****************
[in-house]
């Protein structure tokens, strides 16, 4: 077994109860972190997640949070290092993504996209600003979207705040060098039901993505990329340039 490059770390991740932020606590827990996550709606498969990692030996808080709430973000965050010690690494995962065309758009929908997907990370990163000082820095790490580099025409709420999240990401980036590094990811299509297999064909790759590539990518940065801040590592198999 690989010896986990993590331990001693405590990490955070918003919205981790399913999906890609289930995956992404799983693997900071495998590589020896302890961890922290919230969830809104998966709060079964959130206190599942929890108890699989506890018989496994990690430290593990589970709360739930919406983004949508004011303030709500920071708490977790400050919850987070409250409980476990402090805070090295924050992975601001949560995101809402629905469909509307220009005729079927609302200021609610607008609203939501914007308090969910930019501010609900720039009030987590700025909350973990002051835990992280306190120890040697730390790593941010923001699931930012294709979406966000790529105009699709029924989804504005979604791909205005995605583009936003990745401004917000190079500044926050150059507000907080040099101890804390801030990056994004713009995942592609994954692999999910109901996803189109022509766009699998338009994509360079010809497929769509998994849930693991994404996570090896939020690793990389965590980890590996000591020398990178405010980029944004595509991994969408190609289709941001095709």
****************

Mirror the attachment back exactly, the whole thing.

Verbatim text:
[in-house]
């Protein structure tokens, strides 16, 4: 077994109860972190997640949070290092993504996209600003979207705040060098039901993505990329340039 490059770390991740932020606590827990996550709606498969990692030996808080709430973000965050010690690494995962065309758009929908997907990370990163000082820095790490580099025409709420999240990401980036590094990811299509297999064909790759590539990518940065801040590592198999 690989010896986990993590331990001693405590990490955070918003919205981790399913999906890609289930995956992404799983693997900071495998590589020896302890961890922290919230969830809104998966709060079964959130206190599942929890108890699989506890018989496994990690430290593990589970709360739930919406983004949508004011303030709500920071708490977790400050919850987070409250409980476990402090805070090295924050992975601001949560995101809402629905469909509307220009005729079927609302200021609610607008609203939501914007308090969910930019501010609900720039009030987590700025909350973990002051835990992280306190120890040697730390790593941010923001699931930012294709979406966000790529105009699709029924989804504005979604791909205005995605583009936003990745401004917000190079500044926050150059507000907080040099101890804390801030990056994004713009995942592609994954692999999910109901996803189109022509766009699998338009994509360079010809497929769509998994849930693991994404996570090896939020690793990389965590980890590996000591020398990178405010980029944004595509991994969408190609289709941001095709």